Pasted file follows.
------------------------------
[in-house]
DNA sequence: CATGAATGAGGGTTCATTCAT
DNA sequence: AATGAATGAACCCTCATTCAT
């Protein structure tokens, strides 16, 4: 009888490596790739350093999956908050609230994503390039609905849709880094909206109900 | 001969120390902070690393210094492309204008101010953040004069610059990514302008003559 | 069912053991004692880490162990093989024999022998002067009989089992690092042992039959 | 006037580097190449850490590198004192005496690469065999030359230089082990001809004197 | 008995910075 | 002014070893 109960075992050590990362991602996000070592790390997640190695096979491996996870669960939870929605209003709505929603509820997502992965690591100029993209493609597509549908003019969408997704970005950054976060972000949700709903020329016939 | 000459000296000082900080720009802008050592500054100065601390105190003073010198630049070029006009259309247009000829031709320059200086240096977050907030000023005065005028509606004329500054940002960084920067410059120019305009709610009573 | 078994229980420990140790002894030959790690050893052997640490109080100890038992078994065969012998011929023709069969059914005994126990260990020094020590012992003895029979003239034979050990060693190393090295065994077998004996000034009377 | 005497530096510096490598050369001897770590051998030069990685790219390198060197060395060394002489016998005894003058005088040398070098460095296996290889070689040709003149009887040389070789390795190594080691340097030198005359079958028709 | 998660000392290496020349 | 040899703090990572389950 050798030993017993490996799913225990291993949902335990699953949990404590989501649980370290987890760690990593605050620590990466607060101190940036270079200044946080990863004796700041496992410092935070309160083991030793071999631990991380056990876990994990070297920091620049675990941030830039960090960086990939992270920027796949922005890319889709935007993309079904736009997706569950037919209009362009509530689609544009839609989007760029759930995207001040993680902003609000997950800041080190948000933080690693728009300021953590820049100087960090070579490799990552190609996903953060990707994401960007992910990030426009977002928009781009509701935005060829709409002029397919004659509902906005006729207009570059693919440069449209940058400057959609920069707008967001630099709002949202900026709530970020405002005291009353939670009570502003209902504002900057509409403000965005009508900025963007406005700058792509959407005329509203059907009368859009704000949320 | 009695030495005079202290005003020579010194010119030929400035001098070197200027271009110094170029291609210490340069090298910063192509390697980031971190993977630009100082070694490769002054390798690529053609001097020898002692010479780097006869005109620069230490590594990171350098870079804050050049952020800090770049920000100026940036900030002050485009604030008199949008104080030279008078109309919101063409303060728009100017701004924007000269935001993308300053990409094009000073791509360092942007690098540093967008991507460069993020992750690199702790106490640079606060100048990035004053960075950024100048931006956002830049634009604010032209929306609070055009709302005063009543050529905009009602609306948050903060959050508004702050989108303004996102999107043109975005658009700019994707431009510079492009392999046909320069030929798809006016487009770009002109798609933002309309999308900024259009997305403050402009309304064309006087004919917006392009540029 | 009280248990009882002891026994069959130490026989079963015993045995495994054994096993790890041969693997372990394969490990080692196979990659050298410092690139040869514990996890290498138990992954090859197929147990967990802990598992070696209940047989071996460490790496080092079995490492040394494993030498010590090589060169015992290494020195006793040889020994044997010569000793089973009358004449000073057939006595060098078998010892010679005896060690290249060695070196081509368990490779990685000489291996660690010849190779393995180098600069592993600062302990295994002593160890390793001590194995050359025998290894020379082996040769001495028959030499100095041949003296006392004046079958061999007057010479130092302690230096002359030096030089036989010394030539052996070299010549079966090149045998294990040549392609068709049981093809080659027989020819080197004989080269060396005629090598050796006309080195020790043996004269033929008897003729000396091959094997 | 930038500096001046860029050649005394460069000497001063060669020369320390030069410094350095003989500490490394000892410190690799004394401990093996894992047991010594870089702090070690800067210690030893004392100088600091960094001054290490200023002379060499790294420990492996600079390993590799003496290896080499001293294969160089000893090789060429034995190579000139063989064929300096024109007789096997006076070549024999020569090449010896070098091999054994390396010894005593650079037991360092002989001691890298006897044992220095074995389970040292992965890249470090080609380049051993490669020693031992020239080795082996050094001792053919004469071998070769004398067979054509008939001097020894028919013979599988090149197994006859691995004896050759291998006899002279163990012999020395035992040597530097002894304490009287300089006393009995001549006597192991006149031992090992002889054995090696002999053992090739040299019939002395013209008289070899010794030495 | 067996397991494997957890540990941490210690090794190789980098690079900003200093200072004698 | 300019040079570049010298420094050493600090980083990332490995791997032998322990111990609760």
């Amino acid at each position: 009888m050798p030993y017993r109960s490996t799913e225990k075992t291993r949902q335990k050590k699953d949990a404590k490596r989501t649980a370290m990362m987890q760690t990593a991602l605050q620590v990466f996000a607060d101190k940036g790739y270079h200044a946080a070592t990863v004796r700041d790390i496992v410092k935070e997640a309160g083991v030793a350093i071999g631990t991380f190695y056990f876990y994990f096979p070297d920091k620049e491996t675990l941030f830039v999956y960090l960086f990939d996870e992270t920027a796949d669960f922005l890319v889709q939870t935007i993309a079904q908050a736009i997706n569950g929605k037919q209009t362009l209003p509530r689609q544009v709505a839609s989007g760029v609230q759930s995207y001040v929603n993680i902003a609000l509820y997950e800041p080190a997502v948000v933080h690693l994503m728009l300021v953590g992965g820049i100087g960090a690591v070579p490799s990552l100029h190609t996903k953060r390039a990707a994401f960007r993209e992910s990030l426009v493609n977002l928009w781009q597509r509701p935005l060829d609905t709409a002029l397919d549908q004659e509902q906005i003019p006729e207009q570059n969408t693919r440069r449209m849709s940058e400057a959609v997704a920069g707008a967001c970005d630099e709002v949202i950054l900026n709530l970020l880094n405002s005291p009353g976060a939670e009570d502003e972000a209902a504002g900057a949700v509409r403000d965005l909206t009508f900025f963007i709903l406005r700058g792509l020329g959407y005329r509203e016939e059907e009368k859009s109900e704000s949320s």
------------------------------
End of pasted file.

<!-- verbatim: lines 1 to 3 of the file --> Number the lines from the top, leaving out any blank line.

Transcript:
[in-house]
DNA sequence: CATGAATGAGGGTTCATTCAT
DNA sequence: AATGAATGAACCCTCATTCAT